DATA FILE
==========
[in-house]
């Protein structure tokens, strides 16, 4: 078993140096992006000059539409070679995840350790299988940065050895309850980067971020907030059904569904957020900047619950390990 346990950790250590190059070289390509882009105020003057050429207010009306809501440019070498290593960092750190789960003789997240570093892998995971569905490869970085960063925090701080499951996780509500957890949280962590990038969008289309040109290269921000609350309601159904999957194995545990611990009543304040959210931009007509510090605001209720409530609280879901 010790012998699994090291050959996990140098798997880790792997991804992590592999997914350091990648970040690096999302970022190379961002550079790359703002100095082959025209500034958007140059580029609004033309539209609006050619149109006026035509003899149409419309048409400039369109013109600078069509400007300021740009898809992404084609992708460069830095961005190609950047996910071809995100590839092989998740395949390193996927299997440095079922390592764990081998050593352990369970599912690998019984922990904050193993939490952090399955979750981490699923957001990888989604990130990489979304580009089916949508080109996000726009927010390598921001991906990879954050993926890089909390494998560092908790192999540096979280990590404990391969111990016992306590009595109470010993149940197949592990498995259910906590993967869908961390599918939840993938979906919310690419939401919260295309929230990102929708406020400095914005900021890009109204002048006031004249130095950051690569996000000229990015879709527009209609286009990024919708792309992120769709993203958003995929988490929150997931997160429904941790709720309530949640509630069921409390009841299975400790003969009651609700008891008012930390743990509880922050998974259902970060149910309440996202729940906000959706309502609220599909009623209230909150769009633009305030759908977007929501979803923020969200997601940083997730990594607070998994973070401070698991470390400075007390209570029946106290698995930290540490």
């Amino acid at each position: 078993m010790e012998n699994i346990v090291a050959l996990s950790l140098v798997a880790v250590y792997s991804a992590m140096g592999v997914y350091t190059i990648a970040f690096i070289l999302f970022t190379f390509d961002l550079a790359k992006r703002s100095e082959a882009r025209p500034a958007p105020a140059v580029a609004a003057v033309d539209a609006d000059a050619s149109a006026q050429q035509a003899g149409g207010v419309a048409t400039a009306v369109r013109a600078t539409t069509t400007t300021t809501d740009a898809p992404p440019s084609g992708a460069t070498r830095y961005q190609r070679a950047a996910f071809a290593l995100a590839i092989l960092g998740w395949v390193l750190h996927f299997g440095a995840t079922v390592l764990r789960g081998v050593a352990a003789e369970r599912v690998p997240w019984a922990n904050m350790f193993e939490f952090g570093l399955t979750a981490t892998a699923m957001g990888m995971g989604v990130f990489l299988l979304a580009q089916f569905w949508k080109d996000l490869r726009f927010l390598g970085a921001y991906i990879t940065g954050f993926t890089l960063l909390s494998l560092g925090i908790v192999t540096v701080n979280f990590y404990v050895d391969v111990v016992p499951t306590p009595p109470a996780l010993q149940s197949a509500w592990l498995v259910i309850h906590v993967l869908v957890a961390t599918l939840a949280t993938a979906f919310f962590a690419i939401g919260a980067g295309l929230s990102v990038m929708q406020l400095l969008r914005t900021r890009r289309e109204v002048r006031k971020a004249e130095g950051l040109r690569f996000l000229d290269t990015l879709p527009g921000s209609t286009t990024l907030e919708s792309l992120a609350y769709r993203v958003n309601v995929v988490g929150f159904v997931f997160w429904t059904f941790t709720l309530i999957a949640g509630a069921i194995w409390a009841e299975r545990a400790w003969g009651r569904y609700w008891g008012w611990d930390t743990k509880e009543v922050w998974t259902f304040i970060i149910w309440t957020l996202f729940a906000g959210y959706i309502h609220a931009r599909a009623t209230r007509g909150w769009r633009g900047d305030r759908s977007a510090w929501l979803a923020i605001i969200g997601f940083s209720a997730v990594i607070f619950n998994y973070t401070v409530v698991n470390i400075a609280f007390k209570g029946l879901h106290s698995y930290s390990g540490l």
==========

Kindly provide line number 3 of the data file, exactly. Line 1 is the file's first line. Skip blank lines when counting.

């Amino acid at each position: 078993m010790e012998n699994i346990v090291a050959l996990s950790l140098v798997a880790v250590y792997s991804a992590m140096g592999v997914y350091t190059i990648a970040f690096i070289l999302f970022t190379f390509d961002l550079a790359k992006r703002s100095e082959a882009r025209p500034a958007p105020a140059v580029a609004a003057v033309d539209a609006d000059a050619s149109a006026q050429q035509a003899g149409g207010v419309a048409t400039a009306v369109r013109a600078t539409t069509t400007t300021t809501d740009a898809p992404p440019s084609g992708a460069t070498r830095y961005q190609r070679a950047a996910f071809a290593l995100a590839i092989l960092g998740w395949v390193l750190h996927f299997g440095a995840t079922v390592l764990r789960g081998v050593a352990a003789e369970r599912v690998p997240w019984a922990n904050m350790f193993e939490f952090g570093l399955t979750a981490t892998a699923m957001g990888m995971g989604v990130f990489l299988l979304a580009q089916f569905w949508k080109d996000l490869r726009f927010l390598g970085a921001y991906i990879t940065g954050f993926t890089l960063l909390s494998l560092g925090i908790v192999t540096v701080n979280f990590y404990v050895d391969v111990v016992p499951t306590p009595p109470a996780l010993q149940s197949a509500w592990l498995v259910i309850h906590v993967l869908v957890a961390t599918l939840a949280t993938a979906f919310f962590a690419i939401g919260a980067g295309l929230s990102v990038m929708q406020l400095l969008r914005t900021r890009r289309e109204v002048r006031k971020a004249e130095g950051l040109r690569f996000l000229d290269t990015l879709p527009g921000s209609t286009t990024l907030e919708s792309l992120a609350y769709r993203v958003n309601v995929v988490g929150f159904v997931f997160w429904t059904f941790t709720l309530i999957a949640g509630a069921i194995w409390a009841e299975r545990a400790w003969g009651r569904y609700w008891g008012w611990d930390t743990k509880e009543v922050w998974t259902f304040i970060i149910w309440t957020l996202f729940a906000g959210y959706i309502h609220a931009r599909a009623t209230r007509g909150w769009r633009g900047d305030r759908s977007a510090w929501l979803a923020i605001i969200g997601f940083s209720a997730v990594i607070f619950n998994y973070t401070v409530v698991n470390i400075a609280f007390k209570g029946l879901h106290s698995y930290s390990g540490l």